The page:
May we be healthy
    May we ride the waves of our life wherever they take us...

  5. Thanks your choices.

  6. I must say your poetic approach to soothing one's psyche in these stressful times is certainly uplifting. For me I recall the words of former Pope John when he spoke in Central Park,NYC.Paraphrasing his message- we should not be afraid to accept life in all its stages and with all the maladies that it may bring. Be hopeful, love your neighbor and forgive the transgressions of others for in the end peace will prevail.Always found that positive thoughts created a circle of tranquility around me as I dealt with the realities of life.

  7. Edith, that poem made me catch my breath. I see why it speaks to you, world traveler and author of so many series at a time! You (and many of the Reds) have made the most of your one and precious life.

    I'm not much for poetry, except in bits and pieces, as in parts of "Rabbi Ben Ezra" by Robert Browning. First stanza:

    Grow old along with me!
    The best is yet to be,
    The last of life, for which the first was made:
    Our times are in His hand
    Who saith "A whole I planned,
    Youth shows but half; trust God: see all, nor be afraid!''

    And further along:

    Youth ended, I shall try
    My gain or loss thereby;
    Leave the fire ashes, what survives is gold:
    And I shall weigh the same,
    Give life its praise or blame:
    Young, all lay in dispute; I shall know, being old.

    I'm also a big fan of doggerel, especially by the wry and witty Ogden Nash and the brilliant Edward Lear. I still have a card a friend gave us when we got married, with a picture of the owl and the pussycat on the front.

    One of my daughters learned Jabberwocky from Lewis Carroll's Alice in Wonderland by heart in third grade and she can still recite it on request. How can you not love all that tongue-twisting fantastical imagery?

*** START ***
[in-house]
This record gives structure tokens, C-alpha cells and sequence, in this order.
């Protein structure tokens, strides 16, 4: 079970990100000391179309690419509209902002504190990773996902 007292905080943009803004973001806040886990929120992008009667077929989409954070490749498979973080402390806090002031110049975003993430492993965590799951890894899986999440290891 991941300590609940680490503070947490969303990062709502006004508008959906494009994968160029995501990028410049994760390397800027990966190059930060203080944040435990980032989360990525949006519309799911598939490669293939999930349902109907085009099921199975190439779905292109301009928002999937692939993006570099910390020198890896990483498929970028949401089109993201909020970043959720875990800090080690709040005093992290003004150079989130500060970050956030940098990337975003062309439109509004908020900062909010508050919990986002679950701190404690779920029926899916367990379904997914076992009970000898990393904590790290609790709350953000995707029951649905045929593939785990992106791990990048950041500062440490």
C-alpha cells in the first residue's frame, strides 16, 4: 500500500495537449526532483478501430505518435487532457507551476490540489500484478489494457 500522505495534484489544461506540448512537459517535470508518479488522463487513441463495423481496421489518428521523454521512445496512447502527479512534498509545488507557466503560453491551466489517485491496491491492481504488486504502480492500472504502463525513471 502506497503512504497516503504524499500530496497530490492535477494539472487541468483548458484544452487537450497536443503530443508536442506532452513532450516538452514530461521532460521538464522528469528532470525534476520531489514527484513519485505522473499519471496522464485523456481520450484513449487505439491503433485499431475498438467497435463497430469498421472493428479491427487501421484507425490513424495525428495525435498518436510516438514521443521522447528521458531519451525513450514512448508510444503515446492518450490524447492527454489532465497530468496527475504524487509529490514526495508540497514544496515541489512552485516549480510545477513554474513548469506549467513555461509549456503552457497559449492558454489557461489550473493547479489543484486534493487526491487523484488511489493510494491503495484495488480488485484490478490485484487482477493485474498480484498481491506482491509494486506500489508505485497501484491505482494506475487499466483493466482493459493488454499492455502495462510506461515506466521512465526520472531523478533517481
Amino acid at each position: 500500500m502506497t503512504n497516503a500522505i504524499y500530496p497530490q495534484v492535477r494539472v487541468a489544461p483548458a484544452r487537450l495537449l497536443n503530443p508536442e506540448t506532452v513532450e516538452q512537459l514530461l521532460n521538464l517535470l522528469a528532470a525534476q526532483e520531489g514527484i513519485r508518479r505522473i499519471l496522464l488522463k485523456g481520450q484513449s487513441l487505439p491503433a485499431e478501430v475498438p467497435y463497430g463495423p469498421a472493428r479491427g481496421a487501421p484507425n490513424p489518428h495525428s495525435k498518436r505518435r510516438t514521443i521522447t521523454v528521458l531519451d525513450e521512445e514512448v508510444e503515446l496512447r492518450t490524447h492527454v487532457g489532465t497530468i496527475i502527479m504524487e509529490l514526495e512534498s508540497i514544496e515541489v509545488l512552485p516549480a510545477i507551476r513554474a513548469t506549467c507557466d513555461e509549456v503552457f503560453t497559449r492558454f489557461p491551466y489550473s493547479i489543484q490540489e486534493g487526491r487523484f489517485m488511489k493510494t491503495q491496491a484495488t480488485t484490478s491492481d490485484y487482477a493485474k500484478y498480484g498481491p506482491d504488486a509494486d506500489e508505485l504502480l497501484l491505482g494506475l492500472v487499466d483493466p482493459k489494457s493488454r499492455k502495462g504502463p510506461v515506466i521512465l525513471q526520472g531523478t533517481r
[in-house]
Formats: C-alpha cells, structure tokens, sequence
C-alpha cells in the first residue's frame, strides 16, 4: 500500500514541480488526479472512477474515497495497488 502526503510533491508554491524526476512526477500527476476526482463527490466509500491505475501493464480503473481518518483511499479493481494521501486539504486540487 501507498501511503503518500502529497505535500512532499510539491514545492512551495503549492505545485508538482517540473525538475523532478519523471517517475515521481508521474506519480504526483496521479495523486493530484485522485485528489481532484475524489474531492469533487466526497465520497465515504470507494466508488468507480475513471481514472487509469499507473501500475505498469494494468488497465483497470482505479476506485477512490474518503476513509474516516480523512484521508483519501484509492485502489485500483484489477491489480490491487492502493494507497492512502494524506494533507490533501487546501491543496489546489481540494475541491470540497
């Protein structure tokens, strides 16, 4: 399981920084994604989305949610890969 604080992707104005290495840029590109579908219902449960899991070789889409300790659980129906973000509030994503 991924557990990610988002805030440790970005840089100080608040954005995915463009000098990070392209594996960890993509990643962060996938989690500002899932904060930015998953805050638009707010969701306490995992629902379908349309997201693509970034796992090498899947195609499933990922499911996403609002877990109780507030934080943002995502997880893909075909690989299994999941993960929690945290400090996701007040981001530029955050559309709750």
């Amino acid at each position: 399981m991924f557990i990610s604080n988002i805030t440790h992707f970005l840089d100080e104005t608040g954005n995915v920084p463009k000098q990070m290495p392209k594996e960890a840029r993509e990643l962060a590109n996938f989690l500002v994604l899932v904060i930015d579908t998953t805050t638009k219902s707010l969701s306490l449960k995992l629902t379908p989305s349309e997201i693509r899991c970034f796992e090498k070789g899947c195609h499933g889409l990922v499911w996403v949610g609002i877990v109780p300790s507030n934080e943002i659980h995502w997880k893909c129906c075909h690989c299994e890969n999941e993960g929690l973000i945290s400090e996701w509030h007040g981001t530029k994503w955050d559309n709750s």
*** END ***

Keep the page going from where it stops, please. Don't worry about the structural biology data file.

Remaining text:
8. Thank you, Rhys, for the reminder about how soothing poetry can be. I am a big fan of David Whyte and share this with you all:

    Put down the weight of your aloneness and ease into
    the conversation. The kettle is singing
    even as it pours you a drink, the cooking pots
    have left their arrogant aloofness and
    seen the good in you at last. All the birds
    and creatures of the world are unutterably
    themselves. Everything is waiting for you.

    -- David Whyte
    from Everything is Waiting for You
    ©2003 Many Rivers Press

  9. These poems are wonderful and have inspired me to do what I did when I was a student... To ,are a book of inspirational thoughts and images to look at on bad days. And these poems will all be in it

  10. So true Rhys! Part of the reality of life is hardship. That is not a negative statement. It is simply a statement of fact. Every day brings new challenges. Living with the expectation that life will be difficult makes hard times easier to deal with. When a family encounters hard times they will need to join together and face the challenge as a team. They will need to be sensitive to the needs of individual family members each of whom will face unique difficulties. Life is not easy, but having a support system makes life that much easier.I believe the same is true for our country. “When things are bad, we take comfort in the thought that they could always get worse. And when they are, we find hope in the thought that things are so bad they have to get better.” – Malcolm S. Forbes

  11. 'Cottonmouth Country' by Louise Gluck

    Fish bones walked the waves off Hatteras,
    And there were other signs
    That Death wooed us, by water, wooed us
    By land: among the pines
    An uncurled cottonmouth that rolled on moss
    Reared in the polluted air.
    Birth, not death, is the hard loss.
    I know. I also left a skin there.

    For me, these are strange and troubling times--more so than at any other time in my life. But we are survivors and we recognize the dangers for what they are--out of this chaos, I am praying for a return to normalcy.

  12. Rhys - I have several modern poets that I read regularly. One is Mary Oliver - this is from her newest collection "Upstream," - “In the beginning I was so young and such a stranger to myself I hardly existed. I had to go out into the world and see it and hear it and react to it, before I knew at all who I was, what I was, what I wanted to be.”